Thursday, July 17, 2008

More on Tinkelwasser

Here is a map as a .jpg of the Bishopric. Cities are not named, neither are towns (that's for later).

I created the map in Campaign Cartographer. Took me about 15 minutes, most of which was spent with the rivers. I've found that CC2 is one of the more versatile mapping programs around. It's a vector system, but it gives you the option to save in a variety of formats. I chose .jpg because I was comfortable with it.
The map is oriented with Upper Tinkelwasser being to the south, or upper part of the map. There's a large lake to the east (Lake Tinkel), and some rivers that flow into the Tinkelwasser itself. Minor details will be added later.

Wednesday, July 9, 2008

Volley & Bayonet

Bluebear Jeff asked about Volley & Bayonet for the WSS. That's all I use. I've tried the rest and found them wanting, getting too much into the minutae that I used to love, and am now impatient with.

A few notes as an overview: V&B is top down. A regiment is on a 3"x1.5" rectangle, a brigade on a 3"x3" square. You, as Generalissimo, do not care about all of the nitty-gritty going on at the battalion level. You could care less whether they reload in 9 motions, or 12; there are sergeants to handle that. You don't have to order them into square if charged by horse, you have junior and field officers to do that. Turns are one hour. A lot can happen in that time.

There are differences between the combat systems in the WSS, and it is accounted for. There's modern drill, and early muskets, or Early Firelock Drill. The former, when stationary, shoots with 4 dice; the latter, when stationary, shoots with 3. You hit with 6's. Foot units are a little stiff for maneuvering, and if you can bring multiple units against one, you get to throw a whole lot of dice. The maneuver element is the horse. They don't have the facing change restrictions of the foot, and so they are the part of your army that can turn the tide and win the battle.

Artillery is useful to have because, in part, they cause morale checks on the enemy. But they aren't absolutely required.

Now as for the differences between 1st and 2nd... 2nd edition has the glitches fixed that were developed through a lot of playing of 1. There weren't many, but they always seemed to crop up at the most critical times. The rules were originally set for the 19th Century, but people with a great deal of knowledge gave critical feedback for the 18th Century, and one gamer did the League of Augsburg (1689-1697) variant.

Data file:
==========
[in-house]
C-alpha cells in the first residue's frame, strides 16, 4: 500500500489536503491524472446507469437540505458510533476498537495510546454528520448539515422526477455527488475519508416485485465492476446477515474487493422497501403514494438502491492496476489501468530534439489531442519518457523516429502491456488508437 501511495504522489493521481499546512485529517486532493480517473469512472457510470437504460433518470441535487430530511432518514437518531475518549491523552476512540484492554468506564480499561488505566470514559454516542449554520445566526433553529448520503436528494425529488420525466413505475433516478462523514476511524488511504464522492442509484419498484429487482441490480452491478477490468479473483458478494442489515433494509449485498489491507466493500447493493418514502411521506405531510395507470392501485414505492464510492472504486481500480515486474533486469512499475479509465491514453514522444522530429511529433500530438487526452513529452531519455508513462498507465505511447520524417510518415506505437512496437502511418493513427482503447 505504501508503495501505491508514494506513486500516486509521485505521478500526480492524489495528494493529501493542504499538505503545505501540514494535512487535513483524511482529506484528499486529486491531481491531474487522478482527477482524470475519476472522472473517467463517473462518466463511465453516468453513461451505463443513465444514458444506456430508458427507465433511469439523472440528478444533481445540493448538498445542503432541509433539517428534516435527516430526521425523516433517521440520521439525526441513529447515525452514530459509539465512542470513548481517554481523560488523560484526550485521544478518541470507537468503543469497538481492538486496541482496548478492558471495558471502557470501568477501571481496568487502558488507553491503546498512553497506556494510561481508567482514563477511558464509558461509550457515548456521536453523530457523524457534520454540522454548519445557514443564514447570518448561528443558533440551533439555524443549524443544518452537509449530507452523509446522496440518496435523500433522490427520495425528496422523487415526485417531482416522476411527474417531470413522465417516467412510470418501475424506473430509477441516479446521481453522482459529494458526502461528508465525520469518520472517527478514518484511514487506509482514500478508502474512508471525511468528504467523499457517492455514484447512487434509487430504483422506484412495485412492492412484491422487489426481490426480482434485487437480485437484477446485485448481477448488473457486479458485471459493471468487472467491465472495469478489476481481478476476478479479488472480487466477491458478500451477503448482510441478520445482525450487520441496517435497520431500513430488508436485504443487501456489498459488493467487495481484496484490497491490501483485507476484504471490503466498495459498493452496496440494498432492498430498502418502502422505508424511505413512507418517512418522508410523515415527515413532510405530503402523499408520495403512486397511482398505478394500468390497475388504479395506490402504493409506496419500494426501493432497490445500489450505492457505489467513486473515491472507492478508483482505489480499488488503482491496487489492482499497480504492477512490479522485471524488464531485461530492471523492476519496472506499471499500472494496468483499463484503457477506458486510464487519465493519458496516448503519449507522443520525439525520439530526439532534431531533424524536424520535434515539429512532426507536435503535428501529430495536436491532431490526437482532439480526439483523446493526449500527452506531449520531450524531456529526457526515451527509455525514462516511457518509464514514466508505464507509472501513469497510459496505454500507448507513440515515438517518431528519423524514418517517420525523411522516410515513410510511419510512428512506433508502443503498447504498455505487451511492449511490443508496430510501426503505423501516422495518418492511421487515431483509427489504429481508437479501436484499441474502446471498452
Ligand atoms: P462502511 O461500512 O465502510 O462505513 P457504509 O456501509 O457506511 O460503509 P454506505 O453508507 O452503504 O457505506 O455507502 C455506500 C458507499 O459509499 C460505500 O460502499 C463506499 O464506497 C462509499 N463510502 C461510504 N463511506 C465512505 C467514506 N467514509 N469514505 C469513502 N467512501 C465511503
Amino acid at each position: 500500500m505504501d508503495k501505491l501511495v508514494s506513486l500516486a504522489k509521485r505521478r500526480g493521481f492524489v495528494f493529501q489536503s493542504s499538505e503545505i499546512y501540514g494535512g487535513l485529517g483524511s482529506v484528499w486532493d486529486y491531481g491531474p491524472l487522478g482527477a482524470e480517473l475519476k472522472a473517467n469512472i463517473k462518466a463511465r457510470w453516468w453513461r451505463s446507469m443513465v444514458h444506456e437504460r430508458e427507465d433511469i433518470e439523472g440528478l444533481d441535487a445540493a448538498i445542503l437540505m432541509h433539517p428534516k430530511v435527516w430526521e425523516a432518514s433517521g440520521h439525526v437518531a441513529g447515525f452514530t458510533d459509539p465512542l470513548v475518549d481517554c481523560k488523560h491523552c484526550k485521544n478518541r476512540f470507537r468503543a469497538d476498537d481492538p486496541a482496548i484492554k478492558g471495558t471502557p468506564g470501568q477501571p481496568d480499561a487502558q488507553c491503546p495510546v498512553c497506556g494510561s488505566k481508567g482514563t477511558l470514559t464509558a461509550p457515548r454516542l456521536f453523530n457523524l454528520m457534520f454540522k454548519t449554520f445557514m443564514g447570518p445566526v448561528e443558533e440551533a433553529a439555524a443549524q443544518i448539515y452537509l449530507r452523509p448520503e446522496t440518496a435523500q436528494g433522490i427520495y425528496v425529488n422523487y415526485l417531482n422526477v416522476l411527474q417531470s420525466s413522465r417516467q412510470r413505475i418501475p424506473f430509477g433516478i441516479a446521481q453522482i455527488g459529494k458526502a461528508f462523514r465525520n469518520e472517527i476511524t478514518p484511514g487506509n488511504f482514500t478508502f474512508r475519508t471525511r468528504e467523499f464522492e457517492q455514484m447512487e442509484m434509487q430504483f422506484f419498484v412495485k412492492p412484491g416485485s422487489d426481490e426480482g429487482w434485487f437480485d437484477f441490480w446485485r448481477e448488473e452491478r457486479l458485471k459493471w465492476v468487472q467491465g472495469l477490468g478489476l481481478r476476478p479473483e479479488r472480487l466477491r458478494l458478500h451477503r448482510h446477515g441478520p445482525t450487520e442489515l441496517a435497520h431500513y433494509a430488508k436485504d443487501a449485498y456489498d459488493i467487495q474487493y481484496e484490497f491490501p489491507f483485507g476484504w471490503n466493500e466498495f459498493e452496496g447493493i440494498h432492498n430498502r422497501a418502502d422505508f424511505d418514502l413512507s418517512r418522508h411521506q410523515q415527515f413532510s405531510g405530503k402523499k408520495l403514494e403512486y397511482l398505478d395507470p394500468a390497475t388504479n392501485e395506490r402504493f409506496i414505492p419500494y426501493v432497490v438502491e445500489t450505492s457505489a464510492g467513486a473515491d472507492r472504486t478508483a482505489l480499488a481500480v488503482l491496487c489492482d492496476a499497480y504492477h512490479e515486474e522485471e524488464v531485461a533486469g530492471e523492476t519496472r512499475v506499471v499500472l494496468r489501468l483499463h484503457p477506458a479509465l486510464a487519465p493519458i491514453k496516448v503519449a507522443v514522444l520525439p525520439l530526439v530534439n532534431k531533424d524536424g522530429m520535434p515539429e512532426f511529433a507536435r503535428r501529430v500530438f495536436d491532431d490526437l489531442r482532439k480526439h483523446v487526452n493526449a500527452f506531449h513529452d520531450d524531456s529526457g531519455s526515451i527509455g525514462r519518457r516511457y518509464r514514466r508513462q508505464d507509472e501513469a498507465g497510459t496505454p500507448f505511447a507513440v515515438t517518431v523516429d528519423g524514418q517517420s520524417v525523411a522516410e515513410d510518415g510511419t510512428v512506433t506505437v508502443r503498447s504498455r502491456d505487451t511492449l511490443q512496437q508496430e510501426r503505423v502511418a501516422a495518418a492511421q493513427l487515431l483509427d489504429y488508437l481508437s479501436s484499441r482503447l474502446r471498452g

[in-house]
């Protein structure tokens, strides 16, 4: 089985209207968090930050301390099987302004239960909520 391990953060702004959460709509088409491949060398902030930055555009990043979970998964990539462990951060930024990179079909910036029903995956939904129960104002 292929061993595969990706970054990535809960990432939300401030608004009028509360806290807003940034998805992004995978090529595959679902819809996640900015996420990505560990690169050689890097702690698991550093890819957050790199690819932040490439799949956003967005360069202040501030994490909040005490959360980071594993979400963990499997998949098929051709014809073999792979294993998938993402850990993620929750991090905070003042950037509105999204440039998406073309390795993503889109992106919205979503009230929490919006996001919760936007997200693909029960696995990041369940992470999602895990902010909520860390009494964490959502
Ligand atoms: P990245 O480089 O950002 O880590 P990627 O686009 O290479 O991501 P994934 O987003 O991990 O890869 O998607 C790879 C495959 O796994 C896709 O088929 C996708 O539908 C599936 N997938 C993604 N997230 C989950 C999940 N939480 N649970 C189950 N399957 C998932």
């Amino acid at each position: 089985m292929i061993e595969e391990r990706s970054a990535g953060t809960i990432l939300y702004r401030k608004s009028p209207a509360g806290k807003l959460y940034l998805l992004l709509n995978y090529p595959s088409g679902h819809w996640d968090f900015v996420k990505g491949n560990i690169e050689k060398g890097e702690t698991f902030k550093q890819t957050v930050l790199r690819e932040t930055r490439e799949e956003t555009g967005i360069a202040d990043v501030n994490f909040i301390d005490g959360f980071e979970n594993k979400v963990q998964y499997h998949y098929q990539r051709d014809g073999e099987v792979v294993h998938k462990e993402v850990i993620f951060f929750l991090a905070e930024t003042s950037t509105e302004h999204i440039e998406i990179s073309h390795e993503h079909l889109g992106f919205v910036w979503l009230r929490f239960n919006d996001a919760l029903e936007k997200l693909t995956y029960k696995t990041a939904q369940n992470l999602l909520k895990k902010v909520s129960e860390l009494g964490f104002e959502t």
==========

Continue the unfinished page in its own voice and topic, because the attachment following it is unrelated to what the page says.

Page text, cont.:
A good game of V&B in the WSS can be had with 1st edition. That said, the refinements in the 2nd edition make them worth the money.

A New Country

There are many reasons to have more countries in this imaginary continent. The simplest is to explain allies. Thus the Frei Bishopric von Tinkelwasser.

It starts with the army as I gradually weed through my Froggies and convert them to Marlburian. Of course this will be so I can eventually play with my Froggies in a Volley & Bayonet War of the Austrian Succession game. It also allows me to utilize some of my new figures and mix them with the old.

Tinkelwasser is an Hereditary Bishopric. It sits in a relatively inaccessible part of the Imaginary Alps, and happens to sit on several very large and extremely profitable silver mines (and a couple of iron mines). This means it has money. It also has a small riverfront section on the Wasser River, right where the Tinkelwasser joins in. The Bishop's summer palace is there in the town of Tinkel en dem Wasser. This is also home to the largest brewery in the land, which employs most of the townfolk. Just about the only (relatively) flat land is around this town, and the people who don't work at the brewery raise horses.

Most of the Bishopric is a series of interconnected valleys that have a disturbing number of young men without room to inherit anything (all the tillable land is taken). The solution, of course, is to put them in the army so they aren't sitting around home causing trouble. This is why the army is the size it is.

The base of the army will be my 18th Century Swiss. That'll be four regiments of foot, all in red with blue distinctions and black leggins (a new innovation because the Bishop was tired of paying for new shoes). The horse (unlike the Swiss, there'll be horse) will be a kuirassier brigade dressed in the Austrian style (pot helm, back and breast, white coat, half with red shabraques, half with blue). There probably won't be any artillery, but I haven't decided on that as yet.

This force will be a "swing" force that can be on either side to balance the scenario, and I'll use my writing skills to work out the narrative of how they got there (did I mention that I sold a story? Woot! Woot! Woot!). That fits how we usually do things.

There'll be more on Tinkelwasser in future posts.


Historicon is next week, and that should mark the publication of Volley & Bayonet, 2nd ed.